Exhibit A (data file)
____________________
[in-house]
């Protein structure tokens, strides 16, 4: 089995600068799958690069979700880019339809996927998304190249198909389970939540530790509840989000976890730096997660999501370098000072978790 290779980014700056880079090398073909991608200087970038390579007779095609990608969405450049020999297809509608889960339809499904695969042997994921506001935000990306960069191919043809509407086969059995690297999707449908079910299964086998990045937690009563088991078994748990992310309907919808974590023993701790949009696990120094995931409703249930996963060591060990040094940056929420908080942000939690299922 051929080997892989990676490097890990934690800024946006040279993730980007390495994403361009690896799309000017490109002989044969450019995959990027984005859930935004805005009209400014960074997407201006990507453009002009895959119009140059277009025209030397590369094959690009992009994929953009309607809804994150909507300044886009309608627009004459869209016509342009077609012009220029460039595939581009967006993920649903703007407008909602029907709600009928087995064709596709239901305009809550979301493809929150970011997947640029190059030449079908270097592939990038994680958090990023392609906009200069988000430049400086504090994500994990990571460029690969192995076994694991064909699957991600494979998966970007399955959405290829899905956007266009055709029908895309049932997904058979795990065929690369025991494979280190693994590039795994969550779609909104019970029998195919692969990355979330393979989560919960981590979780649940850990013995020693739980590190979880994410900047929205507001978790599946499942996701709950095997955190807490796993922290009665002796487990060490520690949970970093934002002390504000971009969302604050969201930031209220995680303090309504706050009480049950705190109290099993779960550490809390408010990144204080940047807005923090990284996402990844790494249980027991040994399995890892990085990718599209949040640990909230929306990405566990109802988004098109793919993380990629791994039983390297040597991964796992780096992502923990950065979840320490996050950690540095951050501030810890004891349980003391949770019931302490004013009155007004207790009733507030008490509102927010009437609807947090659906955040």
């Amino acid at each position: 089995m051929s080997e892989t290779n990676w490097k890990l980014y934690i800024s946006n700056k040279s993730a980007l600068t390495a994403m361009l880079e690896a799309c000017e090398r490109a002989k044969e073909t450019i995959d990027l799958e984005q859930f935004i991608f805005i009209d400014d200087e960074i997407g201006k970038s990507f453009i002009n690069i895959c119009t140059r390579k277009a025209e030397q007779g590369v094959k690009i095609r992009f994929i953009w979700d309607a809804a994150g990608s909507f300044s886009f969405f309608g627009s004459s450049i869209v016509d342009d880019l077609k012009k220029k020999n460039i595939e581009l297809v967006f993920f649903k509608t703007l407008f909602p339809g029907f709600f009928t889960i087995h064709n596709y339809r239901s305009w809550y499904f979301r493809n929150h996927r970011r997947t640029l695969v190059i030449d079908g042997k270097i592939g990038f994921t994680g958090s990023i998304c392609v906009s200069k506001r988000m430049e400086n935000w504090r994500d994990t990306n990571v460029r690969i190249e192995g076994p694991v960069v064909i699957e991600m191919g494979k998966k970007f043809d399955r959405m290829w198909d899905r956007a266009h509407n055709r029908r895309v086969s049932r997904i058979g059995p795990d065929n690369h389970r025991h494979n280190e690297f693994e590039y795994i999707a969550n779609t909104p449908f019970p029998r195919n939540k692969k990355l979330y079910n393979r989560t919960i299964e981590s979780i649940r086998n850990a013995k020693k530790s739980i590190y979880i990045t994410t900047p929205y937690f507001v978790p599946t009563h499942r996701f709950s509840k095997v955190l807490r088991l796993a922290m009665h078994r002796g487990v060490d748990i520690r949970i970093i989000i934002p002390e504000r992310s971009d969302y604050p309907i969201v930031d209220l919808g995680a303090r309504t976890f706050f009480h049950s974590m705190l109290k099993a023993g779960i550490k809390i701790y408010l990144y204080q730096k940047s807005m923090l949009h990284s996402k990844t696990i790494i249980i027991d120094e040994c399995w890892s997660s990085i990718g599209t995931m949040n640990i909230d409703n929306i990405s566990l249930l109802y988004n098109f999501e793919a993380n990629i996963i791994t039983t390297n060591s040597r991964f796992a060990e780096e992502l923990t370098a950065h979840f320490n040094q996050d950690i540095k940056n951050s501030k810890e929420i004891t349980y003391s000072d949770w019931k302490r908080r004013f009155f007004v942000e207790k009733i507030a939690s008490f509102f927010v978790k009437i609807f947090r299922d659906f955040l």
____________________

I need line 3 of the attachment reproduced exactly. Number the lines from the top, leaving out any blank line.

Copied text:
């Amino acid at each position: 089995m051929s080997e892989t290779n990676w490097k890990l980014y934690i800024s946006n700056k040279s993730a980007l600068t390495a994403m361009l880079e690896a799309c000017e090398r490109a002989k044969e073909t450019i995959d990027l799958e984005q859930f935004i991608f805005i009209d400014d200087e960074i997407g201006k970038s990507f453009i002009n690069i895959c119009t140059r390579k277009a025209e030397q007779g590369v094959k690009i095609r992009f994929i953009w979700d309607a809804a994150g990608s909507f300044s886009f969405f309608g627009s004459s450049i869209v016509d342009d880019l077609k012009k220029k020999n460039i595939e581009l297809v967006f993920f649903k509608t703007l407008f909602p339809g029907f709600f009928t889960i087995h064709n596709y339809r239901s305009w809550y499904f979301r493809n929150h996927r970011r997947t640029l695969v190059i030449d079908g042997k270097i592939g990038f994921t994680g958090s990023i998304c392609v906009s200069k506001r988000m430049e400086n935000w504090r994500d994990t990306n990571v460029r690969i190249e192995g076994p694991v960069v064909i699957e991600m191919g494979k998966k970007f043809d399955r959405m290829w198909d899905r956007a266009h509407n055709r029908r895309v086969s049932r997904i058979g059995p795990d065929n690369h389970r025991h494979n280190e690297f693994e590039y795994i999707a969550n779609t909104p449908f019970p029998r195919n939540k692969k990355l979330y079910n393979r989560t919960i299964e981590s979780i649940r086998n850990a013995k020693k530790s739980i590190y979880i990045t994410t900047p929205y937690f507001v978790p599946t009563h499942r996701f709950s509840k095997v955190l807490r088991l796993a922290m009665h078994r002796g487990v060490d748990i520690r949970i970093i989000i934002p002390e504000r992310s971009d969302y604050p309907i969201v930031d209220l919808g995680a303090r309504t976890f706050f009480h049950s974590m705190l109290k099993a023993g779960i550490k809390i701790y408010l990144y204080q730096k940047s807005m923090l949009h990284s996402k990844t696990i790494i249980i027991d120094e040994c399995w890892s997660s990085i990718g599209t995931m949040n640990i909230d409703n929306i990405s566990l249930l109802y988004n098109f999501e793919a993380n990629i996963i791994t039983t390297n060591s040597r991964f796992a060990e780096e992502l923990t370098a950065h979840f320490n040094q996050d950690i540095k940056n951050s501030k810890e929420i004891t349980y003391s000072d949770w019931k302490r908080r004013f009155f007004v942000e207790k009733i507030a939690s008490f509102f927010v978790k009437i609807f947090r299922d659906f955040l």